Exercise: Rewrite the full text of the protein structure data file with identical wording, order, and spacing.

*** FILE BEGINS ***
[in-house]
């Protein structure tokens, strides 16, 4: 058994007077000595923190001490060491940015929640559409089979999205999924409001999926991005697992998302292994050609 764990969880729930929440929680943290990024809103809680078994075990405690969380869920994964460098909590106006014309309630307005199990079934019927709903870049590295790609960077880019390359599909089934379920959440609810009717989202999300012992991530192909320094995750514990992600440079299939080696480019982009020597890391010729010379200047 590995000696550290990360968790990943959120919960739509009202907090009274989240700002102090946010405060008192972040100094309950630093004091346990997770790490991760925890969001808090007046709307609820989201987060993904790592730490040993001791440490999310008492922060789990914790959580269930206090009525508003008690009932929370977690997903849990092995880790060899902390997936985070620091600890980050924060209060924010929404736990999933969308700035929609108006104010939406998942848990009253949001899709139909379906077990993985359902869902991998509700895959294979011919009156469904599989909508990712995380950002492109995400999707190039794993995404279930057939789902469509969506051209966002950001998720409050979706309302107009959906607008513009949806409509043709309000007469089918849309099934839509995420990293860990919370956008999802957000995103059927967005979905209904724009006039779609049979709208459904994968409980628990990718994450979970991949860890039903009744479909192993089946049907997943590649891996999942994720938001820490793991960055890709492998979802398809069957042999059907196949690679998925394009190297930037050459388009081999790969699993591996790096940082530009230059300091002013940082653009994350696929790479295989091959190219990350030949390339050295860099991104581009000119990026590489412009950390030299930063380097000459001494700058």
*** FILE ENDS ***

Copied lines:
[in-house]
């Protein structure tokens, strides 16, 4: 058994007077000595923190001490060491940015929640559409089979999205999924409001999926991005697992998302292994050609 764990969880729930929440929680943290990024809103809680078994075990405690969380869920994964460098909590106006014309309630307005199990079934019927709903870049590295790609960077880019390359599909089934379920959440609810009717989202999300012992991530192909320094995750514990992600440079299939080696480019982009020597890391010729010379200047 590995000696550290990360968790990943959120919960739509009202907090009274989240700002102090946010405060008192972040100094309950630093004091346990997770790490991760925890969001808090007046709307609820989201987060993904790592730490040993001791440490999310008492922060789990914790959580269930206090009525508003008690009932929370977690997903849990092995880790060899902390997936985070620091600890980050924060209060924010929404736990999933969308700035929609108006104010939406998942848990009253949001899709139909379906077990993985359902869902991998509700895959294979011919009156469904599989909508990712995380950002492109995400999707190039794993995404279930057939789902469509969506051209966002950001998720409050979706309302107009959906607008513009949806409509043709309000007469089918849309099934839509995420990293860990919370956008999802957000995103059927967005979905209904724009006039779609049979709208459904994968409980628990990718994450979970991949860890039903009744479909192993089946049907997943590649891996999942994720938001820490793991960055890709492998979802398809069957042999059907196949690679998925394009190297930037050459388009081999790969699993591996790096940082530009230059300091002013940082653009994350696929790479295989091959190219990350030949390339050295860099991104581009000119990026590489412009950390030299930063380097000459001494700058």